Student Spotlight: The Third Time Was the Charm for 42-Year Old Honor Student - DeMond James

PCCC student is watching an event with the smile in his face

CLASS OF 2015  

Spotlight on Our Graduates     


DeMond James

Associate in Arts Degree
Liberal Arts/Communication

Phi Theta Kappa
Honors Program
International Scholar Laureate

First Posted 3-12-15 as Student Spotlight
Re-posted 5-7-15

The Third Time Was the Charm for 42-Year Old Honor Student 

DeMond James began his college quest in 1997 when he first enrolled in PCCC. Then he returned eight years later, but his education was again interrupted before he could earn his degree.   

“Life kept getting in the way,” explains the 42-year old honor student, whose long absences from college were caused by serious health issues and job demands.

He returned for the third time in 2012 and that proved to be the charm. DeMond will graduate this May with his Associate in Arts degree in Liberal Arts/Communication.  Though delayed, the academic journey for this Paterson resident has been distinguished by high achievement and improved health.

“Coming here, I got my energy back,” said DeMond.  He enrolled in the challenging Honors Program, maintained a straight-A record,  and was inducted into the Phi Theta Kappa honor society.  The avid scholar also received a merit scholarship last year from the PCCC Foundation.

This spring, DeMond is among three PCCC students selected for the 2015 International Scholar Laureate Program (ISLP), which offers top college students from around the world the opportunity to travel to selected global locations for intensive study within a culturally immersive experience.

DeMond will leave for China in May to participate in ISLP’s International Relations & Diplomacy seminars. “I’m looking forward to it,” he said. “My high school academic career gave no indication that I would ever be an honors student let alone considered an International Scholar Laureate.”

At Johnson High School in St. Paul, Minnesota, DeMond says he did “just enough to get by,” but he reserves praise for his college prep English teacher who planted seeds that would flourish years later. “She developed my skills in communication and challenged me to think and write critically,” he said.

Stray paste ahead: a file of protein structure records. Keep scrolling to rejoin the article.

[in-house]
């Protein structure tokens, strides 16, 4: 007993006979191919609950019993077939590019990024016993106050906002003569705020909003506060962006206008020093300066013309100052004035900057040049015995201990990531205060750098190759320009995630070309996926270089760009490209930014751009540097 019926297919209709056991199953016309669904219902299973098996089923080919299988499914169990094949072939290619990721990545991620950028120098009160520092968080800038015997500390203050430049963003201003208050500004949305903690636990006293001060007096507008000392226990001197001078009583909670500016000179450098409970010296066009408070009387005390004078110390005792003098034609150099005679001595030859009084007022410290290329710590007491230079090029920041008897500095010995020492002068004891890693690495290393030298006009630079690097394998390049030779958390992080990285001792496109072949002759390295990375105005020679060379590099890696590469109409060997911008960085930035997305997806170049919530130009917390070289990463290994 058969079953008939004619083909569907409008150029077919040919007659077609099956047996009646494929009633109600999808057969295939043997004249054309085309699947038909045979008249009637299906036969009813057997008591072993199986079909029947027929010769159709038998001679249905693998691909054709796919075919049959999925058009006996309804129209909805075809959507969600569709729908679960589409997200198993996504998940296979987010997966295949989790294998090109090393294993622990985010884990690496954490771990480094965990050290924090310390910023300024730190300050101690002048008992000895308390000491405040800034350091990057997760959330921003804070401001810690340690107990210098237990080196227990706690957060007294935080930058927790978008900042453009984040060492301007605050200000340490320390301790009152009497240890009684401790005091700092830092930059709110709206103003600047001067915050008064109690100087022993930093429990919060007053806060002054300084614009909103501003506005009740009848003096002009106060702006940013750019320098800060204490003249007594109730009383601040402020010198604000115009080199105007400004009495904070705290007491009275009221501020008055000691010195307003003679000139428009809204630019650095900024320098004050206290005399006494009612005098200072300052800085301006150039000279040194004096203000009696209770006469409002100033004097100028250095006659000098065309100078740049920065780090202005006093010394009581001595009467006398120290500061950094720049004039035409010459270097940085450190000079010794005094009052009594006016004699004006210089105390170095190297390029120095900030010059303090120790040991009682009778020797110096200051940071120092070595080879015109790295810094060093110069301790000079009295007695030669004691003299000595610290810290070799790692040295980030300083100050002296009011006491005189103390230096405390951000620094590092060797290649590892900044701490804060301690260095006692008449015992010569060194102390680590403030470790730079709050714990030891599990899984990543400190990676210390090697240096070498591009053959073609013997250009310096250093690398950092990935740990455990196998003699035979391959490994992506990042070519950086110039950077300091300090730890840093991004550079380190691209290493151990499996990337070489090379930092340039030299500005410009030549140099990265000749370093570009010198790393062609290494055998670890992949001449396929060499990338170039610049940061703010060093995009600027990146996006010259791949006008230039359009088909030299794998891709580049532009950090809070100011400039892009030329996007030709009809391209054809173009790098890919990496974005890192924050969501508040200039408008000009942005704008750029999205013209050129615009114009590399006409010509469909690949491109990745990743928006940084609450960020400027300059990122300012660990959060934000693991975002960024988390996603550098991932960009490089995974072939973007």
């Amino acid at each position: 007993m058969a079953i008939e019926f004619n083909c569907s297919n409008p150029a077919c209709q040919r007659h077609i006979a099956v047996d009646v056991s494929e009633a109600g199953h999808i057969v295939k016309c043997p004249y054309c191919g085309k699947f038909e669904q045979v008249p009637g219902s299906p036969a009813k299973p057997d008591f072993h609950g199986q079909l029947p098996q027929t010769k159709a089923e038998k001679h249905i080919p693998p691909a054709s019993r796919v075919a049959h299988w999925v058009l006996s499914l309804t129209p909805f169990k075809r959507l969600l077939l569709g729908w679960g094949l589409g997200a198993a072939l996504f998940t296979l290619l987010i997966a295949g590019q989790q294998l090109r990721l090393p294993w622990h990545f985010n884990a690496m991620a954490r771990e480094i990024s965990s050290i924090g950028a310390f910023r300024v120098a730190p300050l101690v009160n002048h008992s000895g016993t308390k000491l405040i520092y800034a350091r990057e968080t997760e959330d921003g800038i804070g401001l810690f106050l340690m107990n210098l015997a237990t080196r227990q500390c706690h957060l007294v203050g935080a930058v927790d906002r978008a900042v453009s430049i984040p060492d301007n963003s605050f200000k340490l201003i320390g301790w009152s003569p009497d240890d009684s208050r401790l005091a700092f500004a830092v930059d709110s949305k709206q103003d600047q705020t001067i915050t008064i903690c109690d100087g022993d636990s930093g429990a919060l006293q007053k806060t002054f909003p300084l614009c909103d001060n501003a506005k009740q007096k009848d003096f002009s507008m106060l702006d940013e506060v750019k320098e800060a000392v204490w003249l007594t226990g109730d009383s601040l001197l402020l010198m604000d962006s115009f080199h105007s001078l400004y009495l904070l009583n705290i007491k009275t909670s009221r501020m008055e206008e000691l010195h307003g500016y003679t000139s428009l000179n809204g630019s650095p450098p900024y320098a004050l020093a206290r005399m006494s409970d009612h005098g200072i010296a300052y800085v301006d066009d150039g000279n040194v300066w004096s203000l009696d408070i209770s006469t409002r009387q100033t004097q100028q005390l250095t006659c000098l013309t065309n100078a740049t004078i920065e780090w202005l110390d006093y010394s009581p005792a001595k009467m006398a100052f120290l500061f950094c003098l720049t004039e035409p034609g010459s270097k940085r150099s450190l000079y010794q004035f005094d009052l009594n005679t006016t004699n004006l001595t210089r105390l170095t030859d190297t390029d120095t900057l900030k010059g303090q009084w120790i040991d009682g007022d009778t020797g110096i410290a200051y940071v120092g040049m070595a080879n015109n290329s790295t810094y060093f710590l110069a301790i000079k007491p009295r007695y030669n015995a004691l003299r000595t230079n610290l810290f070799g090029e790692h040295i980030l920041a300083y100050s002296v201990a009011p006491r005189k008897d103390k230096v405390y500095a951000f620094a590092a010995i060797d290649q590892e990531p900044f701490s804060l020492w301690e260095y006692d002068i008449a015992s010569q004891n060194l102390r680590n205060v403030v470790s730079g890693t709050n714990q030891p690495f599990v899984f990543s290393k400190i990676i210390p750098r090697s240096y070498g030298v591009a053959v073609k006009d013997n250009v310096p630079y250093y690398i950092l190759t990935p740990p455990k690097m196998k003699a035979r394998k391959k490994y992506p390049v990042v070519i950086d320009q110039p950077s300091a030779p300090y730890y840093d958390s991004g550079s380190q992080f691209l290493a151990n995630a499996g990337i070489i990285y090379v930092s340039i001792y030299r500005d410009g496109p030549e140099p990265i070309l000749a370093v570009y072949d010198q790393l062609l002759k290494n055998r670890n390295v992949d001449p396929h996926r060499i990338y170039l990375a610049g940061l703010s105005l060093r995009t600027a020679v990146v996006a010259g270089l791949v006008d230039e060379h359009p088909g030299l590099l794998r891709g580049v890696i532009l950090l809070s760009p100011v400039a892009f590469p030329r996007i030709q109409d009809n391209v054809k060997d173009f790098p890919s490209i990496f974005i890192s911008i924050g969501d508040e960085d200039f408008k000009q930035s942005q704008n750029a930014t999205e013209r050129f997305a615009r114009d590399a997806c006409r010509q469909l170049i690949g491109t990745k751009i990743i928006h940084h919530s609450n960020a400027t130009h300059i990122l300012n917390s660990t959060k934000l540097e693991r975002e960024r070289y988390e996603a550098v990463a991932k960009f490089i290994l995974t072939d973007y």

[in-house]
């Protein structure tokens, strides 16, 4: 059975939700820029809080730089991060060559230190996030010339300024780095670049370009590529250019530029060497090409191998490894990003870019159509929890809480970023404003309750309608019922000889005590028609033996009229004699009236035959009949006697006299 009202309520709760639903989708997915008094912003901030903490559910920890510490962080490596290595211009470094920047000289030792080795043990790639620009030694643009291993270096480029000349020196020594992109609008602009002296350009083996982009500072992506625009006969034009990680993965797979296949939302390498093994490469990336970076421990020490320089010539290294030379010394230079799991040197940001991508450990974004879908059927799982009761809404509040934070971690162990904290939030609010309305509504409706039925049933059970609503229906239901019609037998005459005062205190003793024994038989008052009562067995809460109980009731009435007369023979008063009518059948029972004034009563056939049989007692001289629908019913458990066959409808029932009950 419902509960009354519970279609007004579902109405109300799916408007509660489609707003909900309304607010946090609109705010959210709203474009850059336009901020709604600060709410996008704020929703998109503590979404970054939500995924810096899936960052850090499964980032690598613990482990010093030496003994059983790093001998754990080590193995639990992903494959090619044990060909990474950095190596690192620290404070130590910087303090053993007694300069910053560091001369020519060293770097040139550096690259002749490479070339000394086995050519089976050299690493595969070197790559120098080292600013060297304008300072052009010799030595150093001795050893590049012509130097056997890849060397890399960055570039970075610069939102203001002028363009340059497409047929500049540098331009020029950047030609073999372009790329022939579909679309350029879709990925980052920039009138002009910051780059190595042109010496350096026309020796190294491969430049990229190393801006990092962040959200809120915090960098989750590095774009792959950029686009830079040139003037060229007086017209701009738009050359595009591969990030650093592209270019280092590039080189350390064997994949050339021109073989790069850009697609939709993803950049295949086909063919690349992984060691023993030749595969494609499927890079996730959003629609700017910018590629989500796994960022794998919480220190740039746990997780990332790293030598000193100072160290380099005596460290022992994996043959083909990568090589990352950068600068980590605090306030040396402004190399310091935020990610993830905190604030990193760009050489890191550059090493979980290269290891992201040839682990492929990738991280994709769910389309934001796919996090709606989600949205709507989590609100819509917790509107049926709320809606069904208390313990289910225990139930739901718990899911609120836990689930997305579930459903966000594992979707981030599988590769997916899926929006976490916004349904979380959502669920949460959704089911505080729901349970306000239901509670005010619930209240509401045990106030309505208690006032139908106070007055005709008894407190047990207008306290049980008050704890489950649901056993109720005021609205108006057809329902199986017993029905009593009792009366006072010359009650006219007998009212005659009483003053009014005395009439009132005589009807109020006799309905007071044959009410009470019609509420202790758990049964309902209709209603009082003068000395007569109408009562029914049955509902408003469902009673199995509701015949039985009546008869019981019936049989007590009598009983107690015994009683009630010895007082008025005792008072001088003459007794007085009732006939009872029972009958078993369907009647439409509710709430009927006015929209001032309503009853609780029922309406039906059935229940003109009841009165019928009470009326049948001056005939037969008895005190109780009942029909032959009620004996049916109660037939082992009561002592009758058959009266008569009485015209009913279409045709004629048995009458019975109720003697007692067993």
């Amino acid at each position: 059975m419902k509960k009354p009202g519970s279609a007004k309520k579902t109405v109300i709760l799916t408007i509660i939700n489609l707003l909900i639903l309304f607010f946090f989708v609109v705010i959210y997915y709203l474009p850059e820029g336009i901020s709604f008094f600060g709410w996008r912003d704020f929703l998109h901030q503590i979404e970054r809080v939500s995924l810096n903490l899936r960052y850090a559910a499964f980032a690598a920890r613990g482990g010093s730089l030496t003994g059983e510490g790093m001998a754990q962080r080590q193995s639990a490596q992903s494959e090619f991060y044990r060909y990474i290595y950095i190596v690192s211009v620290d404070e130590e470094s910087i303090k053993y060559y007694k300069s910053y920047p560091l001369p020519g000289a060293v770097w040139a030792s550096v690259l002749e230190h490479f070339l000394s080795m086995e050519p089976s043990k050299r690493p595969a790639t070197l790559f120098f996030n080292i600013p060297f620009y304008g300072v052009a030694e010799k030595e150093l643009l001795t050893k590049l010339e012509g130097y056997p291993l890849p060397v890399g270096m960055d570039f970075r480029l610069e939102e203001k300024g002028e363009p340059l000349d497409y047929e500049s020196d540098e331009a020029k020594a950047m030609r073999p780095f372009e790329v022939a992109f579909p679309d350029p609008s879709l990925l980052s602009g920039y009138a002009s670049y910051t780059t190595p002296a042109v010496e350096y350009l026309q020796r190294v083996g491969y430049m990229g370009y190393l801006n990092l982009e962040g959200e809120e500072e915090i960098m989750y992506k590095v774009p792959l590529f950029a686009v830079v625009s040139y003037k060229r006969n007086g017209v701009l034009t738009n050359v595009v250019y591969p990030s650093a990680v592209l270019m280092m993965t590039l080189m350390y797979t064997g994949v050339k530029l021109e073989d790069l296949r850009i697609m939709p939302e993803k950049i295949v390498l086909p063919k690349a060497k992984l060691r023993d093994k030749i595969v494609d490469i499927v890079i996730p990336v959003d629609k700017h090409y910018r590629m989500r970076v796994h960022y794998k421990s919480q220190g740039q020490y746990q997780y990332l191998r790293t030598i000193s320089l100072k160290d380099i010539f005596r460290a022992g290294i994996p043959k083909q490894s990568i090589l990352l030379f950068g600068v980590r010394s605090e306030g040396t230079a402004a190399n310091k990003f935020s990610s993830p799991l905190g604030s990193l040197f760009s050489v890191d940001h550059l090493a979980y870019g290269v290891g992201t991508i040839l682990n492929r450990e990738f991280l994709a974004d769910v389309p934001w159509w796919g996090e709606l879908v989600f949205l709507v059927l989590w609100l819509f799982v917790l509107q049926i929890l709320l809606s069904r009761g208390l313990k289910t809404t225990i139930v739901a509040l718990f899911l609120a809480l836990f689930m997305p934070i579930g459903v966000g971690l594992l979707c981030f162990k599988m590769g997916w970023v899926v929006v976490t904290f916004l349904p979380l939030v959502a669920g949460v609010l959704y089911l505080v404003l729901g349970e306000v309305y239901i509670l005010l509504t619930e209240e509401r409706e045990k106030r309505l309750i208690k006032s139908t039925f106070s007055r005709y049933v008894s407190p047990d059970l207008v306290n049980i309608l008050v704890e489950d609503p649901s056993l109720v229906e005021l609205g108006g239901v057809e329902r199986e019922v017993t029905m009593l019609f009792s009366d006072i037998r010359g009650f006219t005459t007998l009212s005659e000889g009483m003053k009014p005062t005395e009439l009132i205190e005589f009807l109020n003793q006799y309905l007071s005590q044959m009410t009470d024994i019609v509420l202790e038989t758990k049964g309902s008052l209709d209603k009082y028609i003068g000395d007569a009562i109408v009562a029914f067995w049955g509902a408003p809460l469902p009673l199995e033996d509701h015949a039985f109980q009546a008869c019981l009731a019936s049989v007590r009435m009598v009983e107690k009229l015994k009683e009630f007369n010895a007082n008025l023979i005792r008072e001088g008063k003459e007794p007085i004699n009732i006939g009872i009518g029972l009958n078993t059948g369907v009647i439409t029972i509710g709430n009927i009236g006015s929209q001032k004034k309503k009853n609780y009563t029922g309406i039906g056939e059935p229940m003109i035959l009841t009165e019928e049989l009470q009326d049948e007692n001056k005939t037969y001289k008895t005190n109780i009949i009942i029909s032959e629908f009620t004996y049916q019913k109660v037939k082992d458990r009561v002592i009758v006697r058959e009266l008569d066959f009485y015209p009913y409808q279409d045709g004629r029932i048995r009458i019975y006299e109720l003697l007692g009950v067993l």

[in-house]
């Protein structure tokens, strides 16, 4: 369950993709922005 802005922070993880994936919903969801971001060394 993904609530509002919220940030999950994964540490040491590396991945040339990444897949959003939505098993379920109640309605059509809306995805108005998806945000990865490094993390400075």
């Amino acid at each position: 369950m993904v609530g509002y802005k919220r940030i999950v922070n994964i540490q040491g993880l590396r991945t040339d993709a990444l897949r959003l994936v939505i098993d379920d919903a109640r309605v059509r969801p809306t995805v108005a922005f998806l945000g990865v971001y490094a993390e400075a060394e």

After high school, DeMond pursued a successful career in sales and marketing, earning a good salary and traveling widely for his work.  When he decided to enroll in college, it was in order to enhance his business career.

 “I was getting good grades, but just didn’t make school a priority,” said DeMond. “I sacrificed education for my career and kept getting derailed.”

Job demands were not the only obstacles to his education. In his early 30s, DeMond suffered two heart attacks, serious blood clots, and a debilitating knee injury. Facing a long recovery, he fell into a depression and has also been diagnosed with bi-polar disorder.  

Today DeMond is much improved and says PCCC helped him to recover. “Studying alongside younger students has been a rejuvenation for me,” he said.  The intensive demands of the honors program also helped. “It keeps me focused,” said Demond. “I’m terrified of getting a B.”

He plans to attend Rutgers University to pursue his bachelor’s degree and is considering a dual master’s degree program in Social Work and Public Administration at Columbia University, with the goal of becoming a licensed social worker. 

“I have an affinity for helping, guiding, and nurturing, explains DeMond who discovered these qualities when he worked as an elementary school teacher’s aide and while coaching basketball and tennis. His ultimate career goal is “to do one-on-one counseling, primarily for young adults.”

A desire to diversify his talents led DeMond to major in Communication at PCCC.  “I’ve always been a pretty good writer,” he explained. “Self expression is very important, and I intend to encourage the young people I counsel to express themselves.”

Looking to one day earn a doctoral degree, DeMond  believe his start at PCCC made the difference  in his life. “PCCC has a nurturing environment that feels like a close-knit family,” he said.  “For the price you pay, you get a quality education, but you have to work it.  You just have to do the work.”